Yet time and time again, the typical shopper chooses the pricier brand-name drug, even though it's essentially the same, according to a recent study by Dutch economist Bart J. Bronnenberg and three University of Chicago professors.
The researchers, whose findings were published this month by the National Bureau of Economic Research, estimated American consumers are spending an extra $44 billion a year on brand-name drugs, health care items and pantry goods that are no more effective than cheaper, generic equivalents.
Not everyone gets duped, though. Nurses, pharmacists and other shoppers who know that generic drugs and brand-name equivalents have nearly identical formulas more often bought generic aspirin over Bayer, acetaminophen over Tylenol, and ibuprofen over Advil or Motrin. The researchers found similar results for other health care products, such as cold remedies, adhesive bandages, vitamins and contact lenses.
The researchers reached the conclusion that informed consumers are more likely to buy a generic product after analyzing Nielsen data from more than 77 million shopping trips by 124,114 households. They also conducted two surveys with more than 160,000 individuals.
They then grouped those surveyed by profession and income bracket and compared each occupational group by the percentage of generic drugs they purchased.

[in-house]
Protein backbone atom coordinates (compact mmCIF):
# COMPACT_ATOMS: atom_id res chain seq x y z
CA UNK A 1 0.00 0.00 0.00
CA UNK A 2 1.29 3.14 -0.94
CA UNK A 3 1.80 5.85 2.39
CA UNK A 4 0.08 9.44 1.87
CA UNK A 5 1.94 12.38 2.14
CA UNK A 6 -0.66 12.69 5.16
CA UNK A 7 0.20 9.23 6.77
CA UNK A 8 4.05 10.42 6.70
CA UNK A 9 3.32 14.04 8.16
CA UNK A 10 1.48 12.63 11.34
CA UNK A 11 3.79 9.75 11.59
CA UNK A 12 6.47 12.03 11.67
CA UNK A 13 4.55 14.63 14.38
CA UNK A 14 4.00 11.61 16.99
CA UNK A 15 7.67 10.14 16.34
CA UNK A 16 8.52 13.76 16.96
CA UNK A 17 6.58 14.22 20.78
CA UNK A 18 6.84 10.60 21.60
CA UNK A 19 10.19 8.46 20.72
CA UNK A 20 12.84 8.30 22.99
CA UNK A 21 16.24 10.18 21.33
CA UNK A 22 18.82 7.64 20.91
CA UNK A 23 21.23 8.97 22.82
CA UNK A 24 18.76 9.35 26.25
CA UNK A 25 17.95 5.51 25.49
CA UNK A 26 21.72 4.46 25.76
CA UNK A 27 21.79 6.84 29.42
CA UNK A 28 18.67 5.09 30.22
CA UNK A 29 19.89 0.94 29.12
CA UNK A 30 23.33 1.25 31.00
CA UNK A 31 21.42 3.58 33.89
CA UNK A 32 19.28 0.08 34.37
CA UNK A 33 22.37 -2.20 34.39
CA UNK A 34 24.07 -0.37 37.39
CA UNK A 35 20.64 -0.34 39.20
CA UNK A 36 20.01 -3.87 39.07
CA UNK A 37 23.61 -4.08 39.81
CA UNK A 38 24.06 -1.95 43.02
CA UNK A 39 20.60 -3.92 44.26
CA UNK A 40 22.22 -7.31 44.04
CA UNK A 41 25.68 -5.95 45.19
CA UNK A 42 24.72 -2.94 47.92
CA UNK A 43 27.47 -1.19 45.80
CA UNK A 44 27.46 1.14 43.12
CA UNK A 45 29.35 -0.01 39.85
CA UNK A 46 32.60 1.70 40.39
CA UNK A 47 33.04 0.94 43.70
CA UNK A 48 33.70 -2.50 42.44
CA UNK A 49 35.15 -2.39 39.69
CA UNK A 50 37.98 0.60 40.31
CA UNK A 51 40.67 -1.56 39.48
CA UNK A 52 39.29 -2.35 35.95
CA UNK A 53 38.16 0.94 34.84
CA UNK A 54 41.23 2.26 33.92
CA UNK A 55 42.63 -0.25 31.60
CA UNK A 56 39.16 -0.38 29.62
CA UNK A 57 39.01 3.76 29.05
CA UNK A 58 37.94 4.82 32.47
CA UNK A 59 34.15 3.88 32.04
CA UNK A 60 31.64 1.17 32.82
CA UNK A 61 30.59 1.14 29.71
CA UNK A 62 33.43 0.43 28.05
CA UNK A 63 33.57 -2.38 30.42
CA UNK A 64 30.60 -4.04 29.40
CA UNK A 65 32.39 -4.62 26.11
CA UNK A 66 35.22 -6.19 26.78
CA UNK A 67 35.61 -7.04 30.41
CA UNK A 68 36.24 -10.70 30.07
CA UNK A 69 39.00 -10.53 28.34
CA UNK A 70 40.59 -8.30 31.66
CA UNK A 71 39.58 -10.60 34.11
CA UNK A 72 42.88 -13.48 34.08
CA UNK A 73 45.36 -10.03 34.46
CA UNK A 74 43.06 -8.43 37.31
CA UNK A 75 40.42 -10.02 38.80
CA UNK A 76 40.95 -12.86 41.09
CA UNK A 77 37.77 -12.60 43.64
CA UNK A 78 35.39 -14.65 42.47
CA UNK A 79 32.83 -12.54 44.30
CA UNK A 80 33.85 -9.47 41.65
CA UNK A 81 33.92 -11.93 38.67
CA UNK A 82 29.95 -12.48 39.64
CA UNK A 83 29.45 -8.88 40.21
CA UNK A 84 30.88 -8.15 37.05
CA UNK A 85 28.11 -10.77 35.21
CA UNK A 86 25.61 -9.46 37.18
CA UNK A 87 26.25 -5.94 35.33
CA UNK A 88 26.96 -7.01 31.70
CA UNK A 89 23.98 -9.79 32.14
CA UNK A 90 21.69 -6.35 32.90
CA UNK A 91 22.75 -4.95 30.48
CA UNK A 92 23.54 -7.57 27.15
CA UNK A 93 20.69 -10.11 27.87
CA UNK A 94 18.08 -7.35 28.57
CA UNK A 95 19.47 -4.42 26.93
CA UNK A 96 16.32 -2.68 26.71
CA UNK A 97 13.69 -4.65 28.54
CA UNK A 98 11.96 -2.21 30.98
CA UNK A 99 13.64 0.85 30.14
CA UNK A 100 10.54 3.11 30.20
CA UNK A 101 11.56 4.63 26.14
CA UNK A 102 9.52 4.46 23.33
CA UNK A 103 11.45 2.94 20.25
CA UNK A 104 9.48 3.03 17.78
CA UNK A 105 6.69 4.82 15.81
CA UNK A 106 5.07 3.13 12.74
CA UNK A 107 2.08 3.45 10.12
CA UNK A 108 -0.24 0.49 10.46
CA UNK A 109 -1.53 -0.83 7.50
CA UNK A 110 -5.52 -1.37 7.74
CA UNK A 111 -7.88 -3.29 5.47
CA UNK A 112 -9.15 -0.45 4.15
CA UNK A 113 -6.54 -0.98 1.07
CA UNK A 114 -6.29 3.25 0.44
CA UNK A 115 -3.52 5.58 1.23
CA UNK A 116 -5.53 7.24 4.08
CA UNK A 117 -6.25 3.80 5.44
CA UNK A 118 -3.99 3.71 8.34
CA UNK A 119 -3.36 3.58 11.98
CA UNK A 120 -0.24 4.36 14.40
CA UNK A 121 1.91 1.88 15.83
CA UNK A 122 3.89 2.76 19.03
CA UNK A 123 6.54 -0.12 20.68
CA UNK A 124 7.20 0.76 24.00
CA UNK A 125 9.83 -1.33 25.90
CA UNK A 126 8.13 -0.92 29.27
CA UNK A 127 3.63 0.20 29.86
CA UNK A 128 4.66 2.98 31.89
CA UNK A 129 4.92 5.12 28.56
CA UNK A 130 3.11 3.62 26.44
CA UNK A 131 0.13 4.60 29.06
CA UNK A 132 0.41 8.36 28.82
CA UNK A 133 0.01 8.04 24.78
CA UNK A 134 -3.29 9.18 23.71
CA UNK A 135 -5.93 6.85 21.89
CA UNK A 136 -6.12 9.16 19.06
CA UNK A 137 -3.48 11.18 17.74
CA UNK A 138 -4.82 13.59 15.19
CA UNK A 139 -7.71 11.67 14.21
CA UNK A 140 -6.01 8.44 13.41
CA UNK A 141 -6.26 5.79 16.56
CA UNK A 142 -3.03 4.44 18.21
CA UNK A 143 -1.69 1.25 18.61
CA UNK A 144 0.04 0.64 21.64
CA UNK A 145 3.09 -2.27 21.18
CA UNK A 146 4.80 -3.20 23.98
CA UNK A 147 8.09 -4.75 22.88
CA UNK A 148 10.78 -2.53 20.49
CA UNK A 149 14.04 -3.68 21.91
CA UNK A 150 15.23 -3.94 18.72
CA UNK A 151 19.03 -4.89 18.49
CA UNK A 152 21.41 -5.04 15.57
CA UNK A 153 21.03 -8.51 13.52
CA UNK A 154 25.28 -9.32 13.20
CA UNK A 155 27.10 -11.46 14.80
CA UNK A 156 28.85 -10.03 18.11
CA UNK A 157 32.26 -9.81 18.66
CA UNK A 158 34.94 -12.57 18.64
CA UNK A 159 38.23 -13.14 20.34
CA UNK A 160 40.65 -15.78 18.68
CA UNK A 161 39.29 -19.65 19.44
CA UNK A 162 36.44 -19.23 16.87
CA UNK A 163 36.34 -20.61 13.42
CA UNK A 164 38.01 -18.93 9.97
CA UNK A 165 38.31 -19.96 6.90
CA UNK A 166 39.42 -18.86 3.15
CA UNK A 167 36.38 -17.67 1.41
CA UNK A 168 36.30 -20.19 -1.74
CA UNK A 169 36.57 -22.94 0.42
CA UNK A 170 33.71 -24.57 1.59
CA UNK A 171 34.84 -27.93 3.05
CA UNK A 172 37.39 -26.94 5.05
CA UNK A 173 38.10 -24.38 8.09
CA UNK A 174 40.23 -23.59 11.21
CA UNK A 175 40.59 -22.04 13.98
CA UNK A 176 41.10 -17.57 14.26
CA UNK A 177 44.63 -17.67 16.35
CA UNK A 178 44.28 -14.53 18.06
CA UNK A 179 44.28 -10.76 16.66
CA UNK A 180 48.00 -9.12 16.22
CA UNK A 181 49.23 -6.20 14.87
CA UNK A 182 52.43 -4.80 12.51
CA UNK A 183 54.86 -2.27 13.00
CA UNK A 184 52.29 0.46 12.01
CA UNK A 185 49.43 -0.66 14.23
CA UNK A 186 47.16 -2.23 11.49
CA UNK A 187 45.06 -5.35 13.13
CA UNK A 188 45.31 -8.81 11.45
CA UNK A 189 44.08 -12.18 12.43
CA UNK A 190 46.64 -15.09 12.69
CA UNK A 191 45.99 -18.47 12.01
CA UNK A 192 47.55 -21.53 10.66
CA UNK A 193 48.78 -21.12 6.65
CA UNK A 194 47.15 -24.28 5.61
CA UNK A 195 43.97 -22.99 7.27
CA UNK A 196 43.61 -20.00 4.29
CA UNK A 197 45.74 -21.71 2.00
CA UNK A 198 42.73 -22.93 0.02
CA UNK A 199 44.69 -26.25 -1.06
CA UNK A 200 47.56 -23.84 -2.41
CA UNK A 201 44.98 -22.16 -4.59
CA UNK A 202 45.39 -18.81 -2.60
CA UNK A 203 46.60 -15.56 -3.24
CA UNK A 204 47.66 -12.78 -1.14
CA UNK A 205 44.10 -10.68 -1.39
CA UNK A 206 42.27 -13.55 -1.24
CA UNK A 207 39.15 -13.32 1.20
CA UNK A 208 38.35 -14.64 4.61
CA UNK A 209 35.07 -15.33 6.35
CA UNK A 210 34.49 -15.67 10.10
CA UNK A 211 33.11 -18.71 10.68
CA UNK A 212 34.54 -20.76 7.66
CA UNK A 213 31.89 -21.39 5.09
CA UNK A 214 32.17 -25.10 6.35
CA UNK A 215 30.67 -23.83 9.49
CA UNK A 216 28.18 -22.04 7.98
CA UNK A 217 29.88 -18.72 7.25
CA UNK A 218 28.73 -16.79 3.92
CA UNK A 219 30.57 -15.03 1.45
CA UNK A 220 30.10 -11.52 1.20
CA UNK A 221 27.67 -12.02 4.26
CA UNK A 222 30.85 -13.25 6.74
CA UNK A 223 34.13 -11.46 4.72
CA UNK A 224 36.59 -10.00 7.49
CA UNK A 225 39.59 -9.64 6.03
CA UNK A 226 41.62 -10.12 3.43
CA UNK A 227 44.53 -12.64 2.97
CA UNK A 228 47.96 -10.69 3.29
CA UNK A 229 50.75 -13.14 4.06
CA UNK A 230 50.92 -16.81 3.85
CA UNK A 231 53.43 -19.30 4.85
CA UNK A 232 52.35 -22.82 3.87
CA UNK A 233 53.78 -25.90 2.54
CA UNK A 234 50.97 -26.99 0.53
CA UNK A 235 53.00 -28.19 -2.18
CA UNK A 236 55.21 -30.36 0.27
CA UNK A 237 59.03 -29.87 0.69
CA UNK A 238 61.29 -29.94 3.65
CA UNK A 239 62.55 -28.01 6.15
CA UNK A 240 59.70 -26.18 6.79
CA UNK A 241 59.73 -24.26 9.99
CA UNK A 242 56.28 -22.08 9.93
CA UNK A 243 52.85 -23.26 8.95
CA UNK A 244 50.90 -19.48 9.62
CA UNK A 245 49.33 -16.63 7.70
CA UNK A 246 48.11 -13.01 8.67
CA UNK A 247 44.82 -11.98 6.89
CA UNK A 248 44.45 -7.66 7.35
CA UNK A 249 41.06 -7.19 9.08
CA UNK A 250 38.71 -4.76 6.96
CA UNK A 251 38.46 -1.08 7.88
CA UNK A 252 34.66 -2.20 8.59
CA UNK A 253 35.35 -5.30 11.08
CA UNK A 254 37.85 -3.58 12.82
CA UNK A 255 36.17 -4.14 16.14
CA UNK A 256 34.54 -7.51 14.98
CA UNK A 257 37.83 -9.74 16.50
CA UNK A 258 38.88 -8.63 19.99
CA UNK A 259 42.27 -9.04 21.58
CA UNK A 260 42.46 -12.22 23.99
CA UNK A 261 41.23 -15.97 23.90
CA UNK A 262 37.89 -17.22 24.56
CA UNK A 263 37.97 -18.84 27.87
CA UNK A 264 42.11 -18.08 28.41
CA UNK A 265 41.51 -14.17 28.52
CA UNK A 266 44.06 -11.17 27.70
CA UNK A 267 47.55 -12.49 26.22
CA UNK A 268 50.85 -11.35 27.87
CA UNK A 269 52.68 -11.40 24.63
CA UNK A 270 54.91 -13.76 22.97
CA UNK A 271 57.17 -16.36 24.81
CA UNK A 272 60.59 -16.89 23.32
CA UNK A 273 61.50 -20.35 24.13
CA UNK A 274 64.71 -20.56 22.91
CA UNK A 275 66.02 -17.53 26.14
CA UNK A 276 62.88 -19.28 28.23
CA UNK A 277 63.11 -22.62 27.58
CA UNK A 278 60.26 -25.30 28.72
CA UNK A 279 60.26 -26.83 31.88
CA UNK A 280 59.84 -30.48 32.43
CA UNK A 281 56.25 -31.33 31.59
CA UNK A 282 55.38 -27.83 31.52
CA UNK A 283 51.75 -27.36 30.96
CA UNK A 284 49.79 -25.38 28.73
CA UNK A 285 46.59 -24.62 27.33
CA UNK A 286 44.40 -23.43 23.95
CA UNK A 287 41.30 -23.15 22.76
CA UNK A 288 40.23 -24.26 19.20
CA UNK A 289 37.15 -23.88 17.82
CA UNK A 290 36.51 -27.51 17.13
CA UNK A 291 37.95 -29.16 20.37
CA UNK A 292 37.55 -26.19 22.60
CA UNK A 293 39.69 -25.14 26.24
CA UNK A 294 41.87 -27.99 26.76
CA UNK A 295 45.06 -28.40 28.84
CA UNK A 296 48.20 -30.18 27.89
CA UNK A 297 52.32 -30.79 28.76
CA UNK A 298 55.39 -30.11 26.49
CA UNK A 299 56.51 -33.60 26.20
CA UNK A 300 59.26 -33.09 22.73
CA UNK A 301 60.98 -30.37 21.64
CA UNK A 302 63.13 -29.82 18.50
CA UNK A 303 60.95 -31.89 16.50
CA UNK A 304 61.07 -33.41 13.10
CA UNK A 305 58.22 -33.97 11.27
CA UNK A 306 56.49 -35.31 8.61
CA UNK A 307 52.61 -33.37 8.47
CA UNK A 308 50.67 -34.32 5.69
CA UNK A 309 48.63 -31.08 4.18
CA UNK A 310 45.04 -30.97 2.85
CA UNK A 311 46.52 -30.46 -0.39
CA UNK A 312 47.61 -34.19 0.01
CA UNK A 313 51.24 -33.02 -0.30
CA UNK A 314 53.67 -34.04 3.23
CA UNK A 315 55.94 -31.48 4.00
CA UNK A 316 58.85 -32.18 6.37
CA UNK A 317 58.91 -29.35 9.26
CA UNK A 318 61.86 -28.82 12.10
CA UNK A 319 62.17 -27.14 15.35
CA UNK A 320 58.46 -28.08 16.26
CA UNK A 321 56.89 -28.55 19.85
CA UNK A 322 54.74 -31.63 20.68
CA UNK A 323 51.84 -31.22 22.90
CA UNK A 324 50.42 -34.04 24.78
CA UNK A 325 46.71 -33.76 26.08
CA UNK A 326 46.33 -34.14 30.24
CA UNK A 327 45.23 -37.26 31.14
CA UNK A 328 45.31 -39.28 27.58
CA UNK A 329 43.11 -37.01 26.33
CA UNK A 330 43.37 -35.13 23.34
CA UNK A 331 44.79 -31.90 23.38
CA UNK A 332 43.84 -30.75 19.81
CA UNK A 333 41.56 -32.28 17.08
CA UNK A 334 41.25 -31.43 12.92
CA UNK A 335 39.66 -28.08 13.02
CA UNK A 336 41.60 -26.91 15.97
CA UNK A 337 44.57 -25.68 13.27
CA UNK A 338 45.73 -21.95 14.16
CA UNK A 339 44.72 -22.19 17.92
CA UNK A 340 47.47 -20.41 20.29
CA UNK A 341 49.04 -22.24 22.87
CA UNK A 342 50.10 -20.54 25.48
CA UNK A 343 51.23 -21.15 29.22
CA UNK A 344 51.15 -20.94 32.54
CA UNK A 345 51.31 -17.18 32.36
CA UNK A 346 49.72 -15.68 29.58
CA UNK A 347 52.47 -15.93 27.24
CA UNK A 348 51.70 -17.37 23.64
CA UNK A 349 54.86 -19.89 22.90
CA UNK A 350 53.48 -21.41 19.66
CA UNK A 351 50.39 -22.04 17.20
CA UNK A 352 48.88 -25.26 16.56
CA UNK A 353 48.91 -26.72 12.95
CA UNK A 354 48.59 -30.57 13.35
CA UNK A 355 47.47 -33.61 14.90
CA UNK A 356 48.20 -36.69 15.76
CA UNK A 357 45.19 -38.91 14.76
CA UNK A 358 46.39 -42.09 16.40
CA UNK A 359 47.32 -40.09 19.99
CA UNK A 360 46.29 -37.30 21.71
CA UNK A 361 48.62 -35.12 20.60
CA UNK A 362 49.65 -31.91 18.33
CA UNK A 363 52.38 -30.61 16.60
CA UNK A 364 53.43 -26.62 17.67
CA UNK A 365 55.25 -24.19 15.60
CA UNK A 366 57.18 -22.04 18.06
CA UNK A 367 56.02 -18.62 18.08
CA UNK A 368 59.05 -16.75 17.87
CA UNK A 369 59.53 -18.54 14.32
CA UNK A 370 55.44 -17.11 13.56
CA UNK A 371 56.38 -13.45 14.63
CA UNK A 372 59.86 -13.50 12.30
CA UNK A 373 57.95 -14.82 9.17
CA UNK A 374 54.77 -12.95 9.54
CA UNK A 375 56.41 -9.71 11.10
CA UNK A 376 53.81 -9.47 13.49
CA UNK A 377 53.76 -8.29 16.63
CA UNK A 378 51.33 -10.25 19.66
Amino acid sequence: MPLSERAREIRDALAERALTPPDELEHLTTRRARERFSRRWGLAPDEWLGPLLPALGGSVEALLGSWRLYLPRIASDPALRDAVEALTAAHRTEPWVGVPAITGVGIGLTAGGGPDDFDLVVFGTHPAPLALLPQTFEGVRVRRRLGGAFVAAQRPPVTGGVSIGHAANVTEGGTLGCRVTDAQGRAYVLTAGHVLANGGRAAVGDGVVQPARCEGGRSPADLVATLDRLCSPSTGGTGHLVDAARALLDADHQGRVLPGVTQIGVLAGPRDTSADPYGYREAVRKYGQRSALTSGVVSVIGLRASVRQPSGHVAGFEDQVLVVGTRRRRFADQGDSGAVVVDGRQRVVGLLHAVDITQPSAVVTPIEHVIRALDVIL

In the chart below, released in June with a preliminary version of the study, health care professionals are labeled red. As you can see, people who know things more often buy generics, so why don't you?
“The pharmacists are about 90 percent more likely to buy generics,” Jean-Pierre Dubé, one of the University of Chicago professors who conducted the study, told The Huffington Post. “If you take somebody with similar income, they’re 30 percent less likely to get the store brand.”
But regardless of occupation, survey respondents who knew all the active ingredients in a medication were 19 percent more likely to buy generic pills than a shopper who could not name one ingredient.
The U.S. Food and Drug Administration has strict rules for both over-the-counter and prescription generic drugs. The manufacturing and effects of generics must basically be identical to their brand-name equivalents, which is why about half of generic drugs are actually made by the companies selling brand-name versions in different packaging.
In a second case study to test their findings, researchers discovered that professional chefs spent 20 percent more of their purchases on store-branded pantry staples such as salt and sugar than non-chefs in similar income brackets.